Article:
Guess Why Hambo Is Upset Today

Things are becoming increasingly boring at the blog of Ken Ham (ol’ Hambo) — the ayatollah of Appalachia, the world’s holiest man who knows more about religion and science than everyone else. Instead of focusing on creationism and the other topics we like — Noah’s Ark, life on other worlds, etc. — ol’ Hambo keeps blogging about “social issues” like abortion, unconventional gender choices, etc. That’s what he’s doing today.

He just posted United Methodist Church to Divide Over Gay “Marriage”. As we’ve said before, the only private life we’re interested in is our own, and we don’t care what other people do — as long as it’s done privately with consenting adults. But Hambo does care what other people are doing.

Why doesn’t he blog about the pro-evolution stand the Methodists have taken? See, e.g.: Methodists Strongly Accept Evolution. It’s because he’d rather blog about gay stuff. Okay, there’s nothing else going on so let’s talk about it. Here are some excerpts, with bold font added by us for emphasis, and occasional Curmudgeonly interjections that look [like this]:

A recent announcement [this story in the New York Times: United Methodist Church Announces Plan to Split Over Same-Sex Marriage] was no big shock to anyone following the story of the United Methodist Church in America. The church denomination (the second-largest Protestant denomination in the US) recently announced that it is planning to split, with some churches leaving to form a “traditional Methodist” denomination, with the remainder of the churches carrying on the name of the United Methodist Church. What are they splitting over?

We give up, Hambo. Tell us why they’re splitting. He says:

Well, again, it’s no big shock what the issue is . . . gay “marriage” and LGBT individuals. [Gasp!] At a general conference last year that was attended by Methodists worldwide, the church voted by a narrow margin to tighten the ban on gay “marriage,” recognizing that it goes against God’s Word (this victory was largely due to churches outside of the US, which tells you something about the sad state of this denomination in the US). That was the culmination of several decades of tension. Since last year’s conference, a split in the denomination — which is not so “united” anymore — seemed inevitable.

Hambo continues:

It is correct for this denomination to divide over the gay “marriage” issue — that kind of division is biblical and necessary. But the thinking of so many churches on the issue of gay “marriage” is just a symptom of a more significant issue — the foundational issue.

What’s the “foundational issue”? Hambo explains:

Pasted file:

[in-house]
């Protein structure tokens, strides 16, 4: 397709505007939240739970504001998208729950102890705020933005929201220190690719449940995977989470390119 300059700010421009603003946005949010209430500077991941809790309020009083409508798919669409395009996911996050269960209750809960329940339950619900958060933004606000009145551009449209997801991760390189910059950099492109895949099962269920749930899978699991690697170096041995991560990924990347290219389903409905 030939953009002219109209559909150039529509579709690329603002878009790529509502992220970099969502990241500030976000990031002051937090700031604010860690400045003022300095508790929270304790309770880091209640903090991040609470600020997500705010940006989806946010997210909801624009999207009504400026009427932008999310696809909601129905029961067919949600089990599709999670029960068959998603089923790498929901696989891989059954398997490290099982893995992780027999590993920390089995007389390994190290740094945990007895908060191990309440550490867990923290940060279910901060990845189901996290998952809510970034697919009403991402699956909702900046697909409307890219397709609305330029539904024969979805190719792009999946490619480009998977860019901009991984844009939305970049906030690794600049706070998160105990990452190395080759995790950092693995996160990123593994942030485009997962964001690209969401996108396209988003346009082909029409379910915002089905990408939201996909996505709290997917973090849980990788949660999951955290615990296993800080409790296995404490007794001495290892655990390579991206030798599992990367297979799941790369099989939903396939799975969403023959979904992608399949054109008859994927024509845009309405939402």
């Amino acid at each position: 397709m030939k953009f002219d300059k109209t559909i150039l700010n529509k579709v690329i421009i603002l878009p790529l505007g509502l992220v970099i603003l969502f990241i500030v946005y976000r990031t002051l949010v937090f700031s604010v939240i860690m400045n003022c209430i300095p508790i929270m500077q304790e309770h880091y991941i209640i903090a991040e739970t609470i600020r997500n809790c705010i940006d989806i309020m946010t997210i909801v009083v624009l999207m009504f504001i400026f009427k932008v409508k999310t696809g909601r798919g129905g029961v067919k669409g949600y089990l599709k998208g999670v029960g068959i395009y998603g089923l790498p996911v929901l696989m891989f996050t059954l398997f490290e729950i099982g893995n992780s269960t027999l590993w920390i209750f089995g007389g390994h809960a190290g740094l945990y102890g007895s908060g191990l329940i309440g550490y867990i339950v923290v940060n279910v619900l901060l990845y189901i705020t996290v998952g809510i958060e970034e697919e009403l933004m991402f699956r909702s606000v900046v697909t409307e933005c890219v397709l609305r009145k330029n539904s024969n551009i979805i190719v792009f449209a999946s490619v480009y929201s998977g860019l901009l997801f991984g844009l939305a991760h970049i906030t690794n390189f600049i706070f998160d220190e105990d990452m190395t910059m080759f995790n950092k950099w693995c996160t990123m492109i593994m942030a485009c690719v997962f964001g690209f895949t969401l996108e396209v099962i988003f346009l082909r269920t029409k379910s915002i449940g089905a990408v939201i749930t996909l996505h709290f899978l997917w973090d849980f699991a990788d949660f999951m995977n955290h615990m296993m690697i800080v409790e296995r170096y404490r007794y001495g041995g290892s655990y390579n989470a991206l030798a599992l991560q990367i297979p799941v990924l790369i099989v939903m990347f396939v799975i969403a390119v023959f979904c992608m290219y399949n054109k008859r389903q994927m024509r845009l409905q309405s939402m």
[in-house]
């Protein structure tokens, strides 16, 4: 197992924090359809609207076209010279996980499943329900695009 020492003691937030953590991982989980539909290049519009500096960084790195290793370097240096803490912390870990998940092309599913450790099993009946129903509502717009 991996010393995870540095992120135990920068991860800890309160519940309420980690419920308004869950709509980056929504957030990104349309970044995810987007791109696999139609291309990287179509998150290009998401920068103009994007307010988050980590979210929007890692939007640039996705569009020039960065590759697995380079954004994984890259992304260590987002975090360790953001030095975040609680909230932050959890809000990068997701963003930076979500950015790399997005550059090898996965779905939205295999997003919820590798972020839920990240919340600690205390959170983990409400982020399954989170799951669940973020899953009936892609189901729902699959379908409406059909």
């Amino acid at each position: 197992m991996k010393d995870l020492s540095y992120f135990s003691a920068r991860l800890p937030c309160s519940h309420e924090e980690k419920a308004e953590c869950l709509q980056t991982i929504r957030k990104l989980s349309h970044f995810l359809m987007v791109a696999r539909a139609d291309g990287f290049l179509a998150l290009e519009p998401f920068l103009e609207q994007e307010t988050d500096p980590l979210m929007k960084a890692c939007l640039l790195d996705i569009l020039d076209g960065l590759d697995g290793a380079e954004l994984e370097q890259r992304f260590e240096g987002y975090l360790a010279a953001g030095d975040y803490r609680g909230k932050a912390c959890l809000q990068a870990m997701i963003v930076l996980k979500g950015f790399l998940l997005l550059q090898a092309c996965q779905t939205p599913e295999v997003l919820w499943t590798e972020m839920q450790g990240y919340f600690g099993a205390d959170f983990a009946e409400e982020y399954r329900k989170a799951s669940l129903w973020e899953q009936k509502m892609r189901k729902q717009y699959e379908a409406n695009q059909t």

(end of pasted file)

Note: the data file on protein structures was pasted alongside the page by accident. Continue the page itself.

The real divide needs to be over taking a stand on the absolute authority of God’s Word, beginning in Genesis! Once a church takes a stand on a literal Genesis, everything else follows from that, as all biblical doctrine is ultimately founded in Genesis chapters 1-11.

Yeah — Genesis is a source of great doctrine, like flat Earth, firmament, geocentric universe, etc. Let’s read on:

And unless the church takes Scripture as it’s meant to be taken (e.g., Genesis is historical narrative), there will continue to be problems over what the church stands for and teaches. The church will continue to be weak, lukewarm, and will not impact future generations and the culture as it should.

Ooooooooooooh! Only Hambo can save the church. Hey — we have some good news: we’ve arrived at the end of Hambo’s post. Here it is:

We need a generation of Christians who will stand boldly on God’s Word, beginning in Genesis, and will refuse to compromise with the ideas of our day.

Right. We need millions of droolers who will pay to visit Hambo’s creation museum and his ark replica. Isn’t that the real issue?

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18 responses to “Guess Why Hambo Is Upset Today

  1. Theodore Lawry

    “Guess Why Hambo Is Upset Today” Because the Sensuous Curmudgeon mocks hjm?

  2. Dave Luckett

    Strangely enough, there is no proscription in Holy Writ against same-sex marriage, just as there is none in the rubric against homosexuality itself. Not one recorded word of Jesus concerns it. Rather, He condemned hypocrisy, slander, fraud, sanctimoniousness and showy displays of piety. Needless to say, Ken Ham is not much exercised on those.

    Yes, yes, the Law of Moses, sure, sure – which was the authority Paul appealed to when he recorded his own opposition to homosexuality. Or at least, to what he thought some aspects of homosexuality were. (The case of Ernst Rohm comes to mind, though.) But then again, Paul seems to have had much the same reaction to any kind of sex, being apparently asexual. I hasten to add, that is a perfectly respectable and estimable state, and it would be entirely his own business, except that he concerned himself with the sexuality of others. He was celibate – well, at least that’s what he said.

    But the Law of Moses… wasn’t there some talk of a new covenant? Didn’t Christians dispense with its dietary regulations, its proscription against wearing two threads, its requirements on attire, its prohibition against sowing two crops, instructions on ritual cleanliness, and demand for animal sacrifice? The Torah spends more space and time on enjoining meat-milk separation than on homosexuality – four references to two.

    As for Ham’s obsession with Genesis, in chapters 1-11 there is no reference to homosexuality at all. If Ham were right to say that all Christian doctrine is founded on that body, it would appear that a proscription on homosexuality has no foundation in Christian doctrine. He’s not right, of course, but he is plainly false to his own dictum.

    At Genesis 19 we have the first possible reference to homosexuality in the Bible, and it doesn’t actually condemn it. Lot seeks to protect the men from rape – if that is what yada, the word translated “know” or “have relations with” actually means – because they were guests in his house, not because they were male. And that’s it for Genesis. One dubious cite, and no actual prohibition.

    So Ham is leaning on the two brief references in Leviticus for his damnation of same-sex marriage. But he has no problem dispensing with other regulations, often far more lengthy and precise ones. Of course this is mere hypocrisy, but it is rooted in hubris. Ham is simply inserting himself and his own attitudes as the authority, here. And ignoring the far more important moral principle Jesus did spend some time on: removing the log from your own eye before starting on the speck in another’s.